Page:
Tuesday, November 19, 2013

Review: Aloha Rose


When Laney Carrigan’s adoptive parents encourage her as an adult to seek out her birth family, her only clue is the Lokelani quilt in which she was found wrapped as an infant. Centering her search on the Big Island, she battles fears of rejection from a family that abandoned her once before while her faith struggles to embrace God's love.

Along the path to her true heritage, she meets Hawaiian cowboy/helicopter pilot, Kai Barnes. Kai is determined to protect the people he’s come to regard as family against a woman he suspects of being nothing more than a gold-digger, but he finds himself drawn to Laney in spite of his reservations. He's spent his entire life seeking forgiveness from past mistakes and longs for a second chance at happiness.

Laney’s painstaking journey to find restoration and a place to belong among the breathtaking allure of the Big Island will lead her closer to her past and maybe even something more.

My thoughts

A strength of the Quilts of Love series is the uniqueness of each quilt, the meaning behind it, and the love of family it symbolizes. In Aloha Rose (Abingdon Press), Lisa Carter uses the beautiful Lokelani quilt to guide Laney to her birth family in Hawaii, and blends exotic setting with appealing storyline to create an interesting read overall.

Lisa very effectively conveyed the setting and flavor of Hawaii through such images as erupting volcano, rain forest, rainbow, waterfalls, dancing the hula. (See Lisa's Aloha Rose Pinterest board for some great pictures.) I was also drawn to the secondary characters of Laney's family and they way they supported each other - welcoming Laney unreservedly, making a memory book of major events and people for Laney's grandmother who had Alzheimers, Teah passing on a family tradition by teaching Laney to quilt.

Several characters are introduced at the beginning, which was a little confusing, but they quickly become familiar and the narrative really picks up about halfway through, along with a couple of surprise twists that readers will love.

Kai suffers from PTSD, and both he and Laney have emotional issues that they have worked to hide. Teah points out to Laney:  "You and Kai are a lot alike. High walls. Self-protective barriers between you and the rest of the world."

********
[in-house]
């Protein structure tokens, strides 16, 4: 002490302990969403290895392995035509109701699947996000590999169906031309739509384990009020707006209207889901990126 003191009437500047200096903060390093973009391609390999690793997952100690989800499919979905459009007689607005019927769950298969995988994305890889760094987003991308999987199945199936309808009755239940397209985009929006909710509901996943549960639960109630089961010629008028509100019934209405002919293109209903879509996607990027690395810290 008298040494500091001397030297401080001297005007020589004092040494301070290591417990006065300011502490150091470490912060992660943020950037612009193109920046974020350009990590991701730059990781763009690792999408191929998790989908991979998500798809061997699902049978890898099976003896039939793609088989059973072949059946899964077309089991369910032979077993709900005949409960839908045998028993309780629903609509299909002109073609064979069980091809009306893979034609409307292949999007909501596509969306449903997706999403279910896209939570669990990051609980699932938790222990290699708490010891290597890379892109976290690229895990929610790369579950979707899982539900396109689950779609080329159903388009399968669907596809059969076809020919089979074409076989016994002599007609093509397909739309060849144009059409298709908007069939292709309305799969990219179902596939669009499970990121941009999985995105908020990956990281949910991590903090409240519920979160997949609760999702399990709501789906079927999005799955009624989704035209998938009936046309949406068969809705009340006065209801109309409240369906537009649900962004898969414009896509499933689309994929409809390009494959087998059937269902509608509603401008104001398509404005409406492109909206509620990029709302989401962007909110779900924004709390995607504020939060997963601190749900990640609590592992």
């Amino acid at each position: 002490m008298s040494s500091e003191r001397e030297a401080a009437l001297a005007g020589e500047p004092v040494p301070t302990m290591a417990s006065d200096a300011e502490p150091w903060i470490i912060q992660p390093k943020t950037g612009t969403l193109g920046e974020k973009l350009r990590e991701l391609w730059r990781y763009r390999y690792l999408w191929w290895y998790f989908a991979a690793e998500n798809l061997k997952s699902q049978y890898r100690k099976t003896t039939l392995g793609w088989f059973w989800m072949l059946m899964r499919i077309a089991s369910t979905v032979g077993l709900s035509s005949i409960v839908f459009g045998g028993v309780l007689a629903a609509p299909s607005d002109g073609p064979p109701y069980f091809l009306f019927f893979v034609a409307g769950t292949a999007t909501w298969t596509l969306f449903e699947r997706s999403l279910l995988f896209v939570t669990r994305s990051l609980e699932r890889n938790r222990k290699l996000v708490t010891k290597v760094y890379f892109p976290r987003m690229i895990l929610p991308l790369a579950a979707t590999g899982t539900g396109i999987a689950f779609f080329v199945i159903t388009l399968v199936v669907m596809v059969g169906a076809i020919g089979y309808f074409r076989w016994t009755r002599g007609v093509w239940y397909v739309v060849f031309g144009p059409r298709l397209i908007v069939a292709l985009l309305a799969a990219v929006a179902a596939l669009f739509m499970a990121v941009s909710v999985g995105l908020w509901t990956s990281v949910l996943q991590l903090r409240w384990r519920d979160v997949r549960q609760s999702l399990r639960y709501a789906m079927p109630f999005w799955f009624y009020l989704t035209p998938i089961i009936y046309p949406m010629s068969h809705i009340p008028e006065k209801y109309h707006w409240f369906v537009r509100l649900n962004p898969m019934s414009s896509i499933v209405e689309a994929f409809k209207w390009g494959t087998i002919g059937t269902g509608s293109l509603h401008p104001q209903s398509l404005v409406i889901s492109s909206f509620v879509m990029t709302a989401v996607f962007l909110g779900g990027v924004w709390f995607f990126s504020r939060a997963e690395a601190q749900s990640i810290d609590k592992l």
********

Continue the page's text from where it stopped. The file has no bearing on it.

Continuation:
The main negative for me was that, while Laney and Kai have great chemistry from the very beginning, their romance was my least favorite part, as I missed seeing their relationship move beyond surface attraction to a deeper level. And I'd like to see less character monologues where they keep mulling over their thoughts. Still, Aloha Rose is a good read overall and I'm glad I had the opportunity to read it. I loved the heartwarming ending and think this is a novel many inspirational romance fans will enjoy.

Lisa Carter

Behind the story . . .

       "I had a dear college friend who, although with wonderful adoptive parents, spoke of her curiosity concerning her birth family. We were in each other's weddings; got busy raising families; moved away; but twenty years later reunited. And she shared with me a bittersweet tale of love come full circle when she found her birth father in the exotic Hawaiian Islands. We laughed and cried together. Knowing I was a writer, she told me it was a great story if she did say so herself and gave me permission to fictionalize it.
       "I think like a lot of us, Laney and Kai are on a journey, a quest. Seeking a place to belong, a connection. The Hawaiians call it, a huaka'i. A journey that requires truth, heart and extraordinary courage. The kind of courage Laney and my friend displayed in traveling the world to find a family. The kind of courage required of those who seek God. The courage intrinsic to all to desire a place to belong and someone to love."

To learn more about Lisa and her books, visit her website at lisacarterauthor.com and the Litfuse blog tour post.

This book was provided by Litfuse Publicity and Abingdon Press in exchange for my honest review.

1 comment:

  1. Good review. This book didn't really work for me either, and I couldn't work out why, but I think you've managed to articulate it.